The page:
To support the brand metrics, the second element of the research measured the impact FMDOOH had on driving consumers in-store. For two of the campaigns, we were able to identify those exposed to the FMDOOH element, track them by their mobile device ID’s and pinpoint their locations – connecting exposure to store visits. As with the brand impact component, On Device created a control group matched on demographics, location behaviours and visitation, to determine the total impact of the campaign in driving footfall.

The research was relatively complex, but able to measure the incremental effect on social media that FMDOOH can generate. It also answered bespoke client objectives for our partners.


The research shows that by adding FMDOOH to a social campaign, effectiveness across the brand funnel metrics increased on average by 23%. Each measure improved consistently with a positive impact on awareness, emotional response, top message take out, consideration, purchase intent and consumer action.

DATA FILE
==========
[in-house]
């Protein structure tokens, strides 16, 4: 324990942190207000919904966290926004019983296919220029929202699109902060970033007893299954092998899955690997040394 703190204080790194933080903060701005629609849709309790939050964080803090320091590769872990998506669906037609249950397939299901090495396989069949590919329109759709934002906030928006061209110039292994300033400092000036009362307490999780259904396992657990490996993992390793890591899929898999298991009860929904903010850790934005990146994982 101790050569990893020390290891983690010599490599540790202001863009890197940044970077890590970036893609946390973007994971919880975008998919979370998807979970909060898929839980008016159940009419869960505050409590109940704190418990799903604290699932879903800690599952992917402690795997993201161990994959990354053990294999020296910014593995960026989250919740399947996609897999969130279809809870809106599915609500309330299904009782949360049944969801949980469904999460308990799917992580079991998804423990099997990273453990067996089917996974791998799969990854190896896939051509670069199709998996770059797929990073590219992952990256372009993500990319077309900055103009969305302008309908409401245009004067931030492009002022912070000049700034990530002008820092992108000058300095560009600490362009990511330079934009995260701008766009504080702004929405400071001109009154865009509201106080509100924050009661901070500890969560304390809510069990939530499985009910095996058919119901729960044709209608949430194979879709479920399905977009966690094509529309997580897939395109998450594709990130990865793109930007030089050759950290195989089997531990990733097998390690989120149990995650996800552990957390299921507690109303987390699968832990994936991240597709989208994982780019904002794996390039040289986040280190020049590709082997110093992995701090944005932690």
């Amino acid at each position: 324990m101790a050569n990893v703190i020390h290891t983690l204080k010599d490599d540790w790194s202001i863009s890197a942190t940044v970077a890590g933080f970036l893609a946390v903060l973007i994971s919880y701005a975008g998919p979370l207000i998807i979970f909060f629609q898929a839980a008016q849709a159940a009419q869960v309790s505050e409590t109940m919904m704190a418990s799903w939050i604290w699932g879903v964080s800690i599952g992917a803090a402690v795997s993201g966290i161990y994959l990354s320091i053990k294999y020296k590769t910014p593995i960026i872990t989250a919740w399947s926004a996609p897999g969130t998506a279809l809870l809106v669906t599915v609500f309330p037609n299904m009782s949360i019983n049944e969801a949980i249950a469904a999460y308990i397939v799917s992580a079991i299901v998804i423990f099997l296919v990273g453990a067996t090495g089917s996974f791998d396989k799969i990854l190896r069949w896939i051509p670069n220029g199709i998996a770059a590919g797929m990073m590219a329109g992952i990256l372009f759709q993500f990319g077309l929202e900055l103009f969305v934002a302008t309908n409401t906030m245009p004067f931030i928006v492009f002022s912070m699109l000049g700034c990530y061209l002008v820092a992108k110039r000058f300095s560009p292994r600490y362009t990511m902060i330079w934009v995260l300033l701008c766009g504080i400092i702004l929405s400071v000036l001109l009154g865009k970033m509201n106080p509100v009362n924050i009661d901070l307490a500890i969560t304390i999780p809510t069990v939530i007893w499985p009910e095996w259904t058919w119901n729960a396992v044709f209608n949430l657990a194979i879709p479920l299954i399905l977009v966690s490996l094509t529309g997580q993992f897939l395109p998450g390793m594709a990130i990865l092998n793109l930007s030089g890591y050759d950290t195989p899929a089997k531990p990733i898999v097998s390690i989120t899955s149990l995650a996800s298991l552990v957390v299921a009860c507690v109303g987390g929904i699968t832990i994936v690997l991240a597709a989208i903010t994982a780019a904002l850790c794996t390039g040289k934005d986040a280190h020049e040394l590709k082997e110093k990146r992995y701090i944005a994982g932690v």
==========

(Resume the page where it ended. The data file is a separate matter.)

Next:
Stripping the results back to basics, to fit into the AIDA marketing models, we fitted these brand metrics into Awareness, Interest, Desire and Action, thus able to identify where FMDOOH and social media worked hardest, in isolation and together.

Perhaps contrary to what we thought, FMDOOH is working harder at the top end and bottom end of the funnel in driving awareness and increasing consumer action. In fact, the strongest shift we witnessed when adding FMDOOH to a social plan was within consumer action, with a 48% uplift when consumers had been exposed to both media elements. It’s social that comes into play to help generate interest and desire, together with FMDOOH to communicate core messaging and provoke emotion- clearly demonstrating how complementary these two media elements are in driving brand value.